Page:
Nepal | August 07, 2020

Seismic agility and structural fragility

Dipendra Gautam
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On April 25, 2015, the devastating Gorkha Earthquake destroyed around half a million residential houses and ramshackled another half a million in 31 districts. After the Gorkha Earthquake, improved housing construction is widely practised in urban as well as rural Nepal, especially in the earthquake-affected areas. Meanwhile, the newer constructions are facing multifaceted challenges as Nepal is frequently affected by other natural hazards, such as fires, landslides and floods, among others. To this end, the room for improvement in the housing sector has grown bigger of late as public concern regarding occupants’ safety has widened.

New studies on seismic and multi-hazard vulnerability of residential dwellings in Nepal by our research group reflect very high vulnerability of Nepali residential buildings. The grim future of enormous losses can be downscaled only if the existing highly vulnerable more than three and half million buildings are strengthened. Strengthening priorities are direly needed, but before that, reliable statistics would be needed for prioritisation of immediate to long-term countermeasures. The focus now should be the highly vulnerable stone masonry buildings after Gorkha towards the west.

Fundamentally, buildings beyond Gorkha or in the far eastern region of Nepal were already shaken to some extent by the Gorkha Earthquake and the eastern Nepal earthquake of 2011. However, they may have seldom shown signs of damage and are thus being occupied without any interventions. It is required that building service age be defined in Nepal now on. Else, uninterrupted use of buildings for generations is quite common, and even such buildings lack periodic improvements and strengthening.

National Reconstruction Authority apart, there should be another authority to look after the strengthening and retrofitting measures. However, in many locations, new construction would be more economical than retrofitting. So, sectoral priorities and assessment of availability of construction materials are pivotal.

The next batch of vulnerable constructions would be the already constructed buildings before the endorsement of the new building code in Nepal. As the new code will be functional sometime soon, many existing buildings that were designed as per the existing regulations may be non-compliant. In this case, seismic improvement is also required for all such structures.

The Gorkha Earthquake did not solely hit the residential and public infrastructure sector. Infrastructure losses were also enormous as strategic road networks, hydropower projects, water supply systems, telecommunication networks and many other infrastructure projects sustained considerable losses. This situation demands resilient infrastructure for better preparedness in the future.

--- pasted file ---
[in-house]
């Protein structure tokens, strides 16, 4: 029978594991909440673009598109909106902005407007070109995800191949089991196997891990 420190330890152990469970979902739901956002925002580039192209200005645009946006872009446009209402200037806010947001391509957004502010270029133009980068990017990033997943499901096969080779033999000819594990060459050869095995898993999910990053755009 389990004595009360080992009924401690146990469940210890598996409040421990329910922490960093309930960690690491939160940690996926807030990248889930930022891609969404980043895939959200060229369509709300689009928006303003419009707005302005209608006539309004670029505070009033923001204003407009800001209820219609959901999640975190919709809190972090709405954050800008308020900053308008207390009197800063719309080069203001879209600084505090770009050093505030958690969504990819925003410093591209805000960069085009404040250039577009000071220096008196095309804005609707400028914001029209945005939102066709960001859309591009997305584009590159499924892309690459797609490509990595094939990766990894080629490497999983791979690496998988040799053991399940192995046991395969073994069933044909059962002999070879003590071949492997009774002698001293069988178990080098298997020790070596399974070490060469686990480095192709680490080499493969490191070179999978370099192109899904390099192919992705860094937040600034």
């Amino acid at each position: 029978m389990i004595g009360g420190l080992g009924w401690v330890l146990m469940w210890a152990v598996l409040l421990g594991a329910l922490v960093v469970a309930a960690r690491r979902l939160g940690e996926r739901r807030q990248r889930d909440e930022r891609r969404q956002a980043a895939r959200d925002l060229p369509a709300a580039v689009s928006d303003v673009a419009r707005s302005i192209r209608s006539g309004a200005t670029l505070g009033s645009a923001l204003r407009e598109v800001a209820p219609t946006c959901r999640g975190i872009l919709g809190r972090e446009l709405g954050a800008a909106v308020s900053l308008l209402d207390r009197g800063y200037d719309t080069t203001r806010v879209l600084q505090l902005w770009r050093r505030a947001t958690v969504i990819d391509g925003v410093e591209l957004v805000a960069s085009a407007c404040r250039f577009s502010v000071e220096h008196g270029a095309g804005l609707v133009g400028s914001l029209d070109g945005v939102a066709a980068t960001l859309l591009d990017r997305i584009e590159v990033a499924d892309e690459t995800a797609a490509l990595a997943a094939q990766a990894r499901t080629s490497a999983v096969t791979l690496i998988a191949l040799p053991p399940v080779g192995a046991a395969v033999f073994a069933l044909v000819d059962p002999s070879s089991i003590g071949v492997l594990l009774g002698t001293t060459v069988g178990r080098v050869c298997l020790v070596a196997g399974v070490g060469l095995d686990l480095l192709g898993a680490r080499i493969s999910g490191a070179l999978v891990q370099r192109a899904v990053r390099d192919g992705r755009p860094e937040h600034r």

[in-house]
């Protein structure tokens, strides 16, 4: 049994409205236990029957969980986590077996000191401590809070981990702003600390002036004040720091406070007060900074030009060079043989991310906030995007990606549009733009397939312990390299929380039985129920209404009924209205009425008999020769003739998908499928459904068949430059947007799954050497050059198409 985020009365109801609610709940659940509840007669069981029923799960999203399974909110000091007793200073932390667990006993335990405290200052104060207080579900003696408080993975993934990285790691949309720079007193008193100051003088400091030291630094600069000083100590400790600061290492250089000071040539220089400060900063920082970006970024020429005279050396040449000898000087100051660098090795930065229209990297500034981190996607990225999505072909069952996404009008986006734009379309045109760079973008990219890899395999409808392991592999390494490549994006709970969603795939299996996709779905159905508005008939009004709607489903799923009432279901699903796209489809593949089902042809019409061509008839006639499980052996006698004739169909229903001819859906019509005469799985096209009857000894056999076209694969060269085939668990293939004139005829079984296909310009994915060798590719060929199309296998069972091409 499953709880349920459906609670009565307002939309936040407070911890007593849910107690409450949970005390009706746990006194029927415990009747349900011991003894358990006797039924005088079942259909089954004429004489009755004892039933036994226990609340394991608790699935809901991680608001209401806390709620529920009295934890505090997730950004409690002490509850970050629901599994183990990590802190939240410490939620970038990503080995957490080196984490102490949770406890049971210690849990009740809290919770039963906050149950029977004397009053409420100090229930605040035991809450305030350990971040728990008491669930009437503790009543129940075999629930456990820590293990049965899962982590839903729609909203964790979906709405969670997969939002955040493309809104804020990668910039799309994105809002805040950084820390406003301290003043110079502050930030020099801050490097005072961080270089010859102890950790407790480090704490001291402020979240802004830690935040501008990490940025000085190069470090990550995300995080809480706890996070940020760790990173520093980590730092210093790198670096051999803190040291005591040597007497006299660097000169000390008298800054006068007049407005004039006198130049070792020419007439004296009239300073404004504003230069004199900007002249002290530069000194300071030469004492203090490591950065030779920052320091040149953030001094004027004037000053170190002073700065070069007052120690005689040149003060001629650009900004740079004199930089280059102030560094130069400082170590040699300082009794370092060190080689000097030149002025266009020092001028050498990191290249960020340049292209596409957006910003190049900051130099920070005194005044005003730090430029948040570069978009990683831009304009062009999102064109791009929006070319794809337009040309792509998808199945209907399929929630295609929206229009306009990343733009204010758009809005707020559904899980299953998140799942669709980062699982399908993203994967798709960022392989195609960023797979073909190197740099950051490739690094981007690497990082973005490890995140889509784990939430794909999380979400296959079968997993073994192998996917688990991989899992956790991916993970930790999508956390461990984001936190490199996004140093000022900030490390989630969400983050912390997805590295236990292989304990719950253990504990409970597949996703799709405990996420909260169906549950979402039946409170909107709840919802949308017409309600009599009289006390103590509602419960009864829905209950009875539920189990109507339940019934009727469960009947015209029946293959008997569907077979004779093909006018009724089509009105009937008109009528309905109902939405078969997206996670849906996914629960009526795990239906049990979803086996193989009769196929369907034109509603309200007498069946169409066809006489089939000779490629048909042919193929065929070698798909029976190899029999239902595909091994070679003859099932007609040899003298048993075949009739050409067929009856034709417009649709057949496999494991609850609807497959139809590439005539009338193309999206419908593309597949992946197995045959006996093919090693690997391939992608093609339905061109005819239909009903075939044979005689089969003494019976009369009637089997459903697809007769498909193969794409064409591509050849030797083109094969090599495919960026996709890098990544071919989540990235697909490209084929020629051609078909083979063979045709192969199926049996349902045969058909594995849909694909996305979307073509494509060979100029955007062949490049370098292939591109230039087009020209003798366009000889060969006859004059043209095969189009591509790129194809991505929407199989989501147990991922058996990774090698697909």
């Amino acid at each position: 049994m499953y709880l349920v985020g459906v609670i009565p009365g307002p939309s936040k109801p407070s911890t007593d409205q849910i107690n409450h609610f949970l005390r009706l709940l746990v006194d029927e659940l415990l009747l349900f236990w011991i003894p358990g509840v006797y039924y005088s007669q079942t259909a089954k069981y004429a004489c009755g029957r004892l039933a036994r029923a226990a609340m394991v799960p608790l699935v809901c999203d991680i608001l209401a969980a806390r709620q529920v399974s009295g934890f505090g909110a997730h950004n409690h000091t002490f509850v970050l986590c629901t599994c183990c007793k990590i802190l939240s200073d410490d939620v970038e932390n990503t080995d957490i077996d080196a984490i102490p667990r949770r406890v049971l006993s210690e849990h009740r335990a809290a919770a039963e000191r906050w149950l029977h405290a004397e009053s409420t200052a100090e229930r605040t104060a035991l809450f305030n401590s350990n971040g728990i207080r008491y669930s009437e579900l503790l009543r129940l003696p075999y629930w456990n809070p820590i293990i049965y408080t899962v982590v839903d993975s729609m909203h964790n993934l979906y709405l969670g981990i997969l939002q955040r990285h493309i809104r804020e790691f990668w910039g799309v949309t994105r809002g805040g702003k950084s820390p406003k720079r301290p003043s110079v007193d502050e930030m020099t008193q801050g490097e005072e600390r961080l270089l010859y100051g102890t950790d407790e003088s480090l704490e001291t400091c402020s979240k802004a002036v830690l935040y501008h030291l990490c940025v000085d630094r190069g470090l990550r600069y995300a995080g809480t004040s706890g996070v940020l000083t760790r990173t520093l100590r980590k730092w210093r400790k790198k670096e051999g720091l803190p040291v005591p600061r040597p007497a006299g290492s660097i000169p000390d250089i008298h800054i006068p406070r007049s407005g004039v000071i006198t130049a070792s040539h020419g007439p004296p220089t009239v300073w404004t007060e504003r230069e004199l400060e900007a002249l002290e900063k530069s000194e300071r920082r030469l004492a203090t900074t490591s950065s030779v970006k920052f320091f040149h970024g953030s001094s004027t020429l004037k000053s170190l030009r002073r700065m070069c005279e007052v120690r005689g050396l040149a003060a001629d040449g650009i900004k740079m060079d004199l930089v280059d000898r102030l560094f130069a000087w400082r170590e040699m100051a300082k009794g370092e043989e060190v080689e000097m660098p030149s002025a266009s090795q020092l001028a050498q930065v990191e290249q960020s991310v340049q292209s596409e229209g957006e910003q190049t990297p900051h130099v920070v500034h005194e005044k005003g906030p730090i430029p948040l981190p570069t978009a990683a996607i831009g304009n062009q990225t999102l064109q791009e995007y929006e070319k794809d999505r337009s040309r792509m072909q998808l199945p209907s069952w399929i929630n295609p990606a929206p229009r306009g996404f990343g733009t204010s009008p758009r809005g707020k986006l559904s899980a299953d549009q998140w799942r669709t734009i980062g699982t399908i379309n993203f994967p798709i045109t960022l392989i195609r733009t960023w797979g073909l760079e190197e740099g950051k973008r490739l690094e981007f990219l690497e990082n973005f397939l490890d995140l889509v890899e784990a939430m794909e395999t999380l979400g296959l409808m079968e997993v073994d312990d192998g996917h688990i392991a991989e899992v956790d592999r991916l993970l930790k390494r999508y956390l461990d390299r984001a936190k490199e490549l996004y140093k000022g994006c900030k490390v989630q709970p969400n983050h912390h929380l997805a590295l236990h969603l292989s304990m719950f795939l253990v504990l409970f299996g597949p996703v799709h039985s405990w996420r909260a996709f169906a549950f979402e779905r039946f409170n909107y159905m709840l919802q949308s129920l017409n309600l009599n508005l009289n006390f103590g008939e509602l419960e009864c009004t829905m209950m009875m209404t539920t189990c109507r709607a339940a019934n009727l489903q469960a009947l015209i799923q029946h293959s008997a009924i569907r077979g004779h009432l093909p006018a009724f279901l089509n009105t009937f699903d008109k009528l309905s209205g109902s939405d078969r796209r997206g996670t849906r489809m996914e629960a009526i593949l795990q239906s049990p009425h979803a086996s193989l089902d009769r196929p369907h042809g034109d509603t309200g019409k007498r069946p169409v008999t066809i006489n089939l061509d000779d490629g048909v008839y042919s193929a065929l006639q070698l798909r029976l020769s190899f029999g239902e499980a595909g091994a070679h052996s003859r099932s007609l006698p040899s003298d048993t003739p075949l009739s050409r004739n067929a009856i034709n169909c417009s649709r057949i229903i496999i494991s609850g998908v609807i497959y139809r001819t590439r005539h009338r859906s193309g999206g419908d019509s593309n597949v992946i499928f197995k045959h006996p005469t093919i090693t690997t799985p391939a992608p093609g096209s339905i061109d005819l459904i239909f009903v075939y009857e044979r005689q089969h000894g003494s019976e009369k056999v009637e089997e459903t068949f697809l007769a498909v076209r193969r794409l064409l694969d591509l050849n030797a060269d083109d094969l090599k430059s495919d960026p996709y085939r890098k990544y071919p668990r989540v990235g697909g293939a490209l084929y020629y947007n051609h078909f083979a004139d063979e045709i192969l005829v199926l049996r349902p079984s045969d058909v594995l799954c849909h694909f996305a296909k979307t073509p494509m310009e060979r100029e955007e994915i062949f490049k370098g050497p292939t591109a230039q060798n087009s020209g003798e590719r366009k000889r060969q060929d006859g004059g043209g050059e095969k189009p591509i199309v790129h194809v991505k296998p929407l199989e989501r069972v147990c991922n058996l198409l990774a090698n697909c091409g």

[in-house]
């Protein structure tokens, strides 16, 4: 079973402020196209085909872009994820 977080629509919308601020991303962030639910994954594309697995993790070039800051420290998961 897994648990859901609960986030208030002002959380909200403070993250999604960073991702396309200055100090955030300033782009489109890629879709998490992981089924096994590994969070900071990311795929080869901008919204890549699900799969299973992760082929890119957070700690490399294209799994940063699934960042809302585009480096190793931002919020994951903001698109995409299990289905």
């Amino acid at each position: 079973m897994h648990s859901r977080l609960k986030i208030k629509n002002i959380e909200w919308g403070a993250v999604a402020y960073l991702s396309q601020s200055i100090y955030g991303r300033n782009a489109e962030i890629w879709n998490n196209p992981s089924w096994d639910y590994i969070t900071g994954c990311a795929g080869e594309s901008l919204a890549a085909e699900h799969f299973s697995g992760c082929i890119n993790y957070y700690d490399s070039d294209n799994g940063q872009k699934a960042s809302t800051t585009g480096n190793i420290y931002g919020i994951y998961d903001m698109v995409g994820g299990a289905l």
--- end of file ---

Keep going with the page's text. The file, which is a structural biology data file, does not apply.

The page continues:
The strategic highway that connects Nepal and China is yet to be fully operational due to the earthquake and cascading natural hazards. This, in fact, should be an eye-opener for Nepal and other countries that are prone to multiple cascading and independent natural hazards. Focus on multi-hazard vulnerability assessment, periodic condition assessment and life-cycle analyses should be Nepal’s priorities. The context has changed. It is now easier to save lives with resilient and safer buildings.

The lack of scientific studies and understanding of Nepali infrastructure is also a grave challenge. Auditing multi-hazard vulnerability of infrastructure can assure response, relief and recovery priorities. Insurance polices may also have the benefit of such audits. Manpower is also a big problem to perform high-level analyses and assessments of structures and infrastructure to assure their performance during multiple hazards.

The emergence of structural earthquake engineering practices is commendable; however, there is little to no effort to carry out multiple independent and cascading hazard impact analyses and associated loss scenario depiction. The government should establish an elite research institute to solve the real-life challenges due to multiple hazards and to develop rational indigenous solutions for particular problems and sites. Multi-disciplinary researches are required to face the challenges of multifaceted natural hazards. The framework of such an elite and dedicated research institute should integrate the academia, industry, public and private sectors to acquire necessary funds and to develop and implement innovative solutions.

In Nepal, natural hazards are always underestimated until they become disasters. So was the case with the Gorkha Earthquake. There were intense discussions regarding earthquake hazards in Nepal; however, preparedness was low if not insignificant. Most of the efforts were confined to documents only, and the sudden earthquake evoked devastation that was confined to rural neighbourhoods. Not only buildings and fatalities but also the infrastructure damage was irreparably large in the rural settings. Since then tens of thousands of people have not been able to streamline their livelihoods due to the damaged infrastructure. The case is best reflected in the once vibrant economic town but now deserted Barhabise of Sindhupalchowk.

The first and foremost effort to reduce the impacts of natural hazards, be they single or multiple, should kick off with land use planning and prioritisation. In the name of urban expansion, most of the arable lands that may show liquefaction-induced damage, as in the case of Khadka Gaon in Kathmandu, are being converted into land plots. If Nepal does not assure safe locations for settlements and infrastructure development, the grim future will be even grimmer.

Gautam is a researcher in structural earthquake engineering.

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